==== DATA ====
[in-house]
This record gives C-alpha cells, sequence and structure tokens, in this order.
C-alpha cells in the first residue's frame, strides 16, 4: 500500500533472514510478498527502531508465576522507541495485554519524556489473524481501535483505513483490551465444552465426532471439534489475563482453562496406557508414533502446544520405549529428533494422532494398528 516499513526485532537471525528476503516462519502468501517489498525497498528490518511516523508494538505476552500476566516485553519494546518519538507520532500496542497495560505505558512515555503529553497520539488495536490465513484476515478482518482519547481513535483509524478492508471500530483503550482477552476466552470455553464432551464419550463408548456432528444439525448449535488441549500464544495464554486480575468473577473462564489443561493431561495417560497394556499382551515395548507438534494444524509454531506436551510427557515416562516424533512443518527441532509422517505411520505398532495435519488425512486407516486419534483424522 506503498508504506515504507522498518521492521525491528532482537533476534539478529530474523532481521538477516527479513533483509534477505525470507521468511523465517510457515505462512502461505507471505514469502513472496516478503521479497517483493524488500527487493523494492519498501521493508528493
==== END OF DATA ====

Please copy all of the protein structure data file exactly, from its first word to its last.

[in-house]
This record gives C-alpha cells, sequence and structure tokens, in this order.
C-alpha cells in the first residue's frame, strides 16, 4: 500500500533472514510478498527502531508465576522507541495485554519524556489473524481501535483505513483490551465444552465426532471439534489475563482453562496406557508414533502446544520405549529428533494422532494398528 516499513526485532537471525528476503516462519502468501517489498525497498528490518511516523508494538505476552500476566516485553519494546518519538507520532500496542497495560505505558512515555503529553497520539488495536490465513484476515478482518482519547481513535483509524478492508471500530483503550482477552476466552470455553464432551464419550463408548456432528444439525448449535488441549500464544495464554486480575468473577473462564489443561493431561495417560497394556499382551515395548507438534494444524509454531506436551510427557515416562516424533512443518527441532509422517505411520505398532495435519488425512486407516486419534483424522 506503498508504506515504507522498518521492521525491528532482537533476534539478529530474523532481521538477516527479513533483509534477505525470507521468511523465517510457515505462512502461505507471505514469502513472496516478503521479497517483493524488500527487493523494492519498501521493508528493